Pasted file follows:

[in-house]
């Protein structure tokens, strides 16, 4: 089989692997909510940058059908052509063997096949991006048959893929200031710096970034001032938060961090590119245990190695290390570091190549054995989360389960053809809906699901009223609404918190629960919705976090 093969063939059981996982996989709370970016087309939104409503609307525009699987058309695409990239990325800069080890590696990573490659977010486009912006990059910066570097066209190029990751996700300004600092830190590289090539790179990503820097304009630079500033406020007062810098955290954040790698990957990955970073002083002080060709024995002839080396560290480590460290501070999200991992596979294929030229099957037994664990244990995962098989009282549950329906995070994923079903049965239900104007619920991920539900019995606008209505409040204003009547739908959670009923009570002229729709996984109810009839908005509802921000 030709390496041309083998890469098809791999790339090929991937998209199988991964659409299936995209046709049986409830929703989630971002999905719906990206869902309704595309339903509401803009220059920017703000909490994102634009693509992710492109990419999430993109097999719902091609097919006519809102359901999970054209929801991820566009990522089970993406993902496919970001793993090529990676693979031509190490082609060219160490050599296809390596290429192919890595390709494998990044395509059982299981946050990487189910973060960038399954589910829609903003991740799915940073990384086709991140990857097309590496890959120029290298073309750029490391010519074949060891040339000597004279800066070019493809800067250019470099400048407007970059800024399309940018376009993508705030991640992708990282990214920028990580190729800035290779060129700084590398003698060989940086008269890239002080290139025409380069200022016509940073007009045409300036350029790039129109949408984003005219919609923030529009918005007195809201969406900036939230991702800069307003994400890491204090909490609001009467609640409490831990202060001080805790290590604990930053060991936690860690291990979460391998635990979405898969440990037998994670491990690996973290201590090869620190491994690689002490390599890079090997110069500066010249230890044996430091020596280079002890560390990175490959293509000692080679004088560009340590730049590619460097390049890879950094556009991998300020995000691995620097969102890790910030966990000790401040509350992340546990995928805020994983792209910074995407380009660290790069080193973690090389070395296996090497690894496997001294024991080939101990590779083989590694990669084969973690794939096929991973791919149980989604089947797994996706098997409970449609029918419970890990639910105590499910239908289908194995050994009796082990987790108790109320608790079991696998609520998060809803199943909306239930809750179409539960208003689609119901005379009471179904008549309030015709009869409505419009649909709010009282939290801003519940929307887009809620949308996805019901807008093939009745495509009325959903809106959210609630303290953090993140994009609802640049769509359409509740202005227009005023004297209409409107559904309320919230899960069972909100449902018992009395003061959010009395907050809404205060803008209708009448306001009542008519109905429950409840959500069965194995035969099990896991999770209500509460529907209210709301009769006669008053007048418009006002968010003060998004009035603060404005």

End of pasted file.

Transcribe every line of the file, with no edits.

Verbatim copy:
[in-house]
């Protein structure tokens, strides 16, 4: 089989692997909510940058059908052509063997096949991006048959893929200031710096970034001032938060961090590119245990190695290390570091190549054995989360389960053809809906699901009223609404918190629960919705976090 093969063939059981996982996989709370970016087309939104409503609307525009699987058309695409990239990325800069080890590696990573490659977010486009912006990059910066570097066209190029990751996700300004600092830190590289090539790179990503820097304009630079500033406020007062810098955290954040790698990957990955970073002083002080060709024995002839080396560290480590460290501070999200991992596979294929030229099957037994664990244990995962098989009282549950329906995070994923079903049965239900104007619920991920539900019995606008209505409040204003009547739908959670009923009570002229729709996984109810009839908005509802921000 030709390496041309083998890469098809791999790339090929991937998209199988991964659409299936995209046709049986409830929703989630971002999905719906990206869902309704595309339903509401803009220059920017703000909490994102634009693509992710492109990419999430993109097999719902091609097919006519809102359901999970054209929801991820566009990522089970993406993902496919970001793993090529990676693979031509190490082609060219160490050599296809390596290429192919890595390709494998990044395509059982299981946050990487189910973060960038399954589910829609903003991740799915940073990384086709991140990857097309590496890959120029290298073309750029490391010519074949060891040339000597004279800066070019493809800067250019470099400048407007970059800024399309940018376009993508705030991640992708990282990214920028990580190729800035290779060129700084590398003698060989940086008269890239002080290139025409380069200022016509940073007009045409300036350029790039129109949408984003005219919609923030529009918005007195809201969406900036939230991702800069307003994400890491204090909490609001009467609640409490831990202060001080805790290590604990930053060991936690860690291990979460391998635990979405898969440990037998994670491990690996973290201590090869620190491994690689002490390599890079090997110069500066010249230890044996430091020596280079002890560390990175490959293509000692080679004088560009340590730049590619460097390049890879950094556009991998300020995000691995620097969102890790910030966990000790401040509350992340546990995928805020994983792209910074995407380009660290790069080193973690090389070395296996090497690894496997001294024991080939101990590779083989590694990669084969973690794939096929991973791919149980989604089947797994996706098997409970449609029918419970890990639910105590499910239908289908194995050994009796082990987790108790109320608790079991696998609520998060809803199943909306239930809750179409539960208003689609119901005379009471179904008549309030015709009869409505419009649909709010009282939290801003519940929307887009809620949308996805019901807008093939009745495509009325959903809106959210609630303290953090993140994009609802640049769509359409509740202005227009005023004297209409409107559904309320919230899960069972909100449902018992009395003061959010009395907050809404205060803008209708009448306001009542008519109905429950409840959500069965194995035969099990896991999770209500509460529907209210709301009769006669008053007048418009006002968010003060998004009035603060404005």